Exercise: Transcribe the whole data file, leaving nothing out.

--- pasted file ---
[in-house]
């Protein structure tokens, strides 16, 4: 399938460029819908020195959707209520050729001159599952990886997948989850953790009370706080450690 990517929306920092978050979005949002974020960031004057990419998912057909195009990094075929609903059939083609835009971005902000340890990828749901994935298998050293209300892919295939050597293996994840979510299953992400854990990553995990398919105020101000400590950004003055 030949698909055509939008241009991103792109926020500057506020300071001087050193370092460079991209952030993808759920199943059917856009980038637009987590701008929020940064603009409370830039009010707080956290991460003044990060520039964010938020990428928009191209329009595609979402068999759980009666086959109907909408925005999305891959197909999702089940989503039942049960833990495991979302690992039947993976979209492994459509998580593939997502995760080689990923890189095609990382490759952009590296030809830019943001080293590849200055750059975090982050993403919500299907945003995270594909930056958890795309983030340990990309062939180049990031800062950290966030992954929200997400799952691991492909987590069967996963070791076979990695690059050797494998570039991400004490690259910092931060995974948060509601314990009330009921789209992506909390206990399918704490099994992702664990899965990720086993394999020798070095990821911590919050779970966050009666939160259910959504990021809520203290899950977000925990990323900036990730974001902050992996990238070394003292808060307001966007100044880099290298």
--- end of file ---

[in-house]
């Protein structure tokens, strides 16, 4: 399938460029819908020195959707209520050729001159599952990886997948989850953790009370706080450690 990517929306920092978050979005949002974020960031004057990419998912057909195009990094075929609903059939083609835009971005902000340890990828749901994935298998050293209300892919295939050597293996994840979510299953992400854990990553995990398919105020101000400590950004003055 030949698909055509939008241009991103792109926020500057506020300071001087050193370092460079991209952030993808759920199943059917856009980038637009987590701008929020940064603009409370830039009010707080956290991460003044990060520039964010938020990428928009191209329009595609979402068999759980009666086959109907909408925005999305891959197909999702089940989503039942049960833990495991979302690992039947993976979209492994459509998580593939997502995760080689990923890189095609990382490759952009590296030809830019943001080293590849200055750059975090982050993403919500299907945003995270594909930056958890795309983030340990990309062939180049990031800062950290966030992954929200997400799952691991492909987590069967996963070791076979990695690059050797494998570039991400004490690259910092931060995974948060509601314990009330009921789209992506909390206990399918704490099994992702664990899965990720086993394999020798070095990821911590919050779970966050009666939160259910959504990021809520203290899950977000925990990323900036990730974001902050992996990238070394003292808060307001966007100044880099290298």